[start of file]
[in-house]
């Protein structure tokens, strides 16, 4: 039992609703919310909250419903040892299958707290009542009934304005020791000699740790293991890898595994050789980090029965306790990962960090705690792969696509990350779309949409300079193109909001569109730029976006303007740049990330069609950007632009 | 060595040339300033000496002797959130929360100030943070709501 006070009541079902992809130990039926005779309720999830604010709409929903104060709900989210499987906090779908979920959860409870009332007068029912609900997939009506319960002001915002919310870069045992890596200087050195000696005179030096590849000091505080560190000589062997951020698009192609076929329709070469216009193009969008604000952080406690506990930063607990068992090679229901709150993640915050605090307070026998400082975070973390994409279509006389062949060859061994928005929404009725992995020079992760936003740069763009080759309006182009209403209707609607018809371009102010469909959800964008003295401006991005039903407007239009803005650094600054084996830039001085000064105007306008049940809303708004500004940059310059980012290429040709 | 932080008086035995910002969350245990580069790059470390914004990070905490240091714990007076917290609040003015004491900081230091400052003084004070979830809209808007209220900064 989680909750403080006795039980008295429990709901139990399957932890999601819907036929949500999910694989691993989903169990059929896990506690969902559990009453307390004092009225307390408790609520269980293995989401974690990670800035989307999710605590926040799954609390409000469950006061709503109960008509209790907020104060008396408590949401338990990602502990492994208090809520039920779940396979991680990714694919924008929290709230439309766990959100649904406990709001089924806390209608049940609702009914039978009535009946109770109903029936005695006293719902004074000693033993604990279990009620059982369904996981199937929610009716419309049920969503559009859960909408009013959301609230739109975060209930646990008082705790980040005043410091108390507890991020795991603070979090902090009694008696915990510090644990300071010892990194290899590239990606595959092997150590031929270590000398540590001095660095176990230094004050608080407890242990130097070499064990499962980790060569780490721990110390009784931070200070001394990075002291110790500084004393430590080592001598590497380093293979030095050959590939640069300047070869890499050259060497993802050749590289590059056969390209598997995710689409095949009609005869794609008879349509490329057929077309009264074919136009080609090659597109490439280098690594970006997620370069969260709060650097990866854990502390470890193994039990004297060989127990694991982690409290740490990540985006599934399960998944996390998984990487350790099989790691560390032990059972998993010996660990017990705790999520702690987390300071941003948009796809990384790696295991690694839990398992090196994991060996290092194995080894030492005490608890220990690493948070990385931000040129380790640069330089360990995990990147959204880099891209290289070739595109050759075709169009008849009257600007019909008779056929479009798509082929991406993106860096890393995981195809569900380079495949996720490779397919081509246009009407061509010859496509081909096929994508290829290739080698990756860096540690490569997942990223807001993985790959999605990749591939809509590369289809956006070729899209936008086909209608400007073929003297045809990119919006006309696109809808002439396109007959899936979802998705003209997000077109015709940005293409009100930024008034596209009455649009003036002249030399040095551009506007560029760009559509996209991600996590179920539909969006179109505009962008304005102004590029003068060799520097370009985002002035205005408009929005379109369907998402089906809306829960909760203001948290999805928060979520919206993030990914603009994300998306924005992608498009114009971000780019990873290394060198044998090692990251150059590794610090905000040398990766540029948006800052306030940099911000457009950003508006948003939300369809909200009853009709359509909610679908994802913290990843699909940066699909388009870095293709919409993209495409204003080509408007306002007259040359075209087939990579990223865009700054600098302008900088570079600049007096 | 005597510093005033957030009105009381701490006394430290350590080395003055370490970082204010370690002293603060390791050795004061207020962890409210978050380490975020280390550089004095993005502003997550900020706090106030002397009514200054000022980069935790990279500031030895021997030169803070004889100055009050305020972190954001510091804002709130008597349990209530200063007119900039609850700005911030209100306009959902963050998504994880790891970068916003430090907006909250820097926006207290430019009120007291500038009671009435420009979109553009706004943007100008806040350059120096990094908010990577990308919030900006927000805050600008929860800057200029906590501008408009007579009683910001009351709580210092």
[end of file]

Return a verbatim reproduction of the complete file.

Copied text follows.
[in-house]
């Protein structure tokens, strides 16, 4: 039992609703919310909250419903040892299958707290009542009934304005020791000699740790293991890898595994050789980090029965306790990962960090705690792969696509990350779309949409300079193109909001569109730029976006303007740049990330069609950007632009 | 060595040339300033000496002797959130929360100030943070709501 006070009541079902992809130990039926005779309720999830604010709409929903104060709900989210499987906090779908979920959860409870009332007068029912609900997939009506319960002001915002919310870069045992890596200087050195000696005179030096590849000091505080560190000589062997951020698009192609076929329709070469216009193009969008604000952080406690506990930063607990068992090679229901709150993640915050605090307070026998400082975070973390994409279509006389062949060859061994928005929404009725992995020079992760936003740069763009080759309006182009209403209707609607018809371009102010469909959800964008003295401006991005039903407007239009803005650094600054084996830039001085000064105007306008049940809303708004500004940059310059980012290429040709 | 932080008086035995910002969350245990580069790059470390914004990070905490240091714990007076917290609040003015004491900081230091400052003084004070979830809209808007209220900064 989680909750403080006795039980008295429990709901139990399957932890999601819907036929949500999910694989691993989903169990059929896990506690969902559990009453307390004092009225307390408790609520269980293995989401974690990670800035989307999710605590926040799954609390409000469950006061709503109960008509209790907020104060008396408590949401338990990602502990492994208090809520039920779940396979991680990714694919924008929290709230439309766990959100649904406990709001089924806390209608049940609702009914039978009535009946109770109903029936005695006293719902004074000693033993604990279990009620059982369904996981199937929610009716419309049920969503559009859960909408009013959301609230739109975060209930646990008082705790980040005043410091108390507890991020795991603070979090902090009694008696915990510090644990300071010892990194290899590239990606595959092997150590031929270590000398540590001095660095176990230094004050608080407890242990130097070499064990499962980790060569780490721990110390009784931070200070001394990075002291110790500084004393430590080592001598590497380093293979030095050959590939640069300047070869890499050259060497993802050749590289590059056969390209598997995710689409095949009609005869794609008879349509490329057929077309009264074919136009080609090659597109490439280098690594970006997620370069969260709060650097990866854990502390470890193994039990004297060989127990694991982690409290740490990540985006599934399960998944996390998984990487350790099989790691560390032990059972998993010996660990017990705790999520702690987390300071941003948009796809990384790696295991690694839990398992090196994991060996290092194995080894030492005490608890220990690493948070990385931000040129380790640069330089360990995990990147959204880099891209290289070739595109050759075709169009008849009257600007019909008779056929479009798509082929991406993106860096890393995981195809569900380079495949996720490779397919081509246009009407061509010859496509081909096929994508290829290739080698990756860096540690490569997942990223807001993985790959999605990749591939809509590369289809956006070729899209936008086909209608400007073929003297045809990119919006006309696109809808002439396109007959899936979802998705003209997000077109015709940005293409009100930024008034596209009455649009003036002249030399040095551009506007560029760009559509996209991600996590179920539909969006179109505009962008304005102004590029003068060799520097370009985002002035205005408009929005379109369907998402089906809306829960909760203001948290999805928060979520919206993030990914603009994300998306924005992608498009114009971000780019990873290394060198044998090692990251150059590794610090905000040398990766540029948006800052306030940099911000457009950003508006948003939300369809909200009853009709359509909610679908994802913290990843699909940066699909388009870095293709919409993209495409204003080509408007306002007259040359075209087939990579990223865009700054600098302008900088570079600049007096 | 005597510093005033957030009105009381701490006394430290350590080395003055370490970082204010370690002293603060390791050795004061207020962890409210978050380490975020280390550089004095993005502003997550900020706090106030002397009514200054000022980069935790990279500031030895021997030169803070004889100055009050305020972190954001510091804002709130008597349990209530200063007119900039609850700005911030209100306009959902963050998504994880790891970068916003430090907006909250820097926006207290430019009120007291500038009671009435420009979109553009706004943007100008806040350059120096990094908010990577990308919030900006927000805050600008929860800057200029906590501008408009007579009683910001009351709580210092």